This section is from the book "The Standard Cyclopedia Of Horticulture Vol2", by L. H. Bailey. See also: Western Garden Book: More than 8,000 Plants - The Right Plants for Your Climate - Tips from Western Garden Experts.
Same as green peach aphis.
-Spray at first appearance of lice with "Black
Leaf 40" tobacco extract, three-fourths pint to one hundred gallons of water, adding four pounds of soap.
Large, light green plant-louse attacking the leaves.
Same as for melon aphis.
Large, dark brown bug hibernates as adult under rubbish. Female lays large brown eggs in patches on the leaves. The young are greenish, feed in colonies on under side of leaves, causing them to wilt and die.
Trap adults in spring under boards laid on the ground. Destroy eggs by hands. Young can be killed with "Black Leaf 40" tobacco extract, one pint in one hundred gallons of water, adding four to five pounds of soap.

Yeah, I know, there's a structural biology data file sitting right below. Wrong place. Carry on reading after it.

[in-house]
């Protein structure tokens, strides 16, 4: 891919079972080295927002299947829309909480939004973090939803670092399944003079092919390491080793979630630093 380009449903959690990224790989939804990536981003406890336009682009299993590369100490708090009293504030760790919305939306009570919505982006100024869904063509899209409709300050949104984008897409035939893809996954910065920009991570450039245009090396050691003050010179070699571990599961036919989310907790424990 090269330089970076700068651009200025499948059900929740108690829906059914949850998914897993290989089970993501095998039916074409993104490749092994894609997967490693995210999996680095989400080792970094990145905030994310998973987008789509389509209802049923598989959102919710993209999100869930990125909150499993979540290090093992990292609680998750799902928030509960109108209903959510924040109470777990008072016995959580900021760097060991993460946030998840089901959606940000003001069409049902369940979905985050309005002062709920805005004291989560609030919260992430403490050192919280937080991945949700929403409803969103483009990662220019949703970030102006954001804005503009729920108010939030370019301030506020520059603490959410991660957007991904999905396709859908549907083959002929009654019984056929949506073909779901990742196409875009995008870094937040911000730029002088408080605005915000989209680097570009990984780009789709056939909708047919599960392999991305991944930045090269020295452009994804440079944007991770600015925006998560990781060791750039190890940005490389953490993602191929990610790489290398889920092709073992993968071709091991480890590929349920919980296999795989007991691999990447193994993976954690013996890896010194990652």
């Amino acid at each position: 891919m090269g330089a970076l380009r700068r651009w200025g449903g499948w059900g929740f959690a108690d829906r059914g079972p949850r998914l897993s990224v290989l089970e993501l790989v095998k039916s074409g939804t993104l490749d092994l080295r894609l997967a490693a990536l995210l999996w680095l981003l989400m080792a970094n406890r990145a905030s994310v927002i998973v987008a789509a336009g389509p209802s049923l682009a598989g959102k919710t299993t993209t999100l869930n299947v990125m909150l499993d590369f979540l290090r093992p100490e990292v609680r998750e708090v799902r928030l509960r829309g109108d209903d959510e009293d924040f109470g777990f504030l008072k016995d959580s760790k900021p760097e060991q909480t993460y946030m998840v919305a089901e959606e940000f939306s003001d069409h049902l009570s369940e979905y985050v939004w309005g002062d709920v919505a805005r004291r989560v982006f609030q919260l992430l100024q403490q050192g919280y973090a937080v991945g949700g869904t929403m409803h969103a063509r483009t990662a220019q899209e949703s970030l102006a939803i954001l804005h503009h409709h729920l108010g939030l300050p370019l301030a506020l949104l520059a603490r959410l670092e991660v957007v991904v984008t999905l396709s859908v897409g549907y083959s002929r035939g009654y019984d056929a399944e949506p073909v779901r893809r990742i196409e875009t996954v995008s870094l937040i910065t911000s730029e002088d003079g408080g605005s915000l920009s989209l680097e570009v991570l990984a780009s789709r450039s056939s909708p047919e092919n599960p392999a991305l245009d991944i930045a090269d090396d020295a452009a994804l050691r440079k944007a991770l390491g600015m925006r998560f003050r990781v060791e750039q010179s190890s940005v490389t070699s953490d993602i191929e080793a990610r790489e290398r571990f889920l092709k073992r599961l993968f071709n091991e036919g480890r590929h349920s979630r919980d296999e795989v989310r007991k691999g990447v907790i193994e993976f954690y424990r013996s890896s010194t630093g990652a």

Soft, white, grub-like larva which bores inside the stem and causes rot to develop, killing the vine.
Plant early squashes as traps. As soon as the early crop is gathered, burn the vines to destroy eggs and larvae of the borer. Fall harrowing of infested fields will help to expose the pupaae to the elements. Cut out borers whenever found. After the vines have grown to some length, cover some of the joints with earth, so that a new root-system will develop to sustain the plant in case the main root is injured.
Catalogue of Insects, continued.
White grub, 1/5 inch long, boring into the crown of the plant in midsummer. The mature insect is a curculio or weevil.
Rotation of crops. Isolation of new beds from infested beds. Plant uninfested plants.
White grub, 1/3 inch long, feeding in the crown. The adult is a grayish brown snout-beetle with a whitish bar on each wing-cover.
Short rotation. Plant on uninfested land.
Larva less than 1/2 inch long, feeding on the leaves, and rolling them up in threads of silk; two broods.
Turn under in the fall all old beds that have become worthless. Spray with arsenate of lead, four pounds in one hundred gallons of water, after the eggs are laid but before the leaves are folded - the first half of May in the latitude of New Jersey.
Larva about 1/2 inch long, whitish, boring into the crown of the plant late in the season, and remaining in it over winter.
Burn the plant.
A whitish grub 1/8 inch in length feeding on the roots. The parent beetle is brownish, and appears in great numbers in May.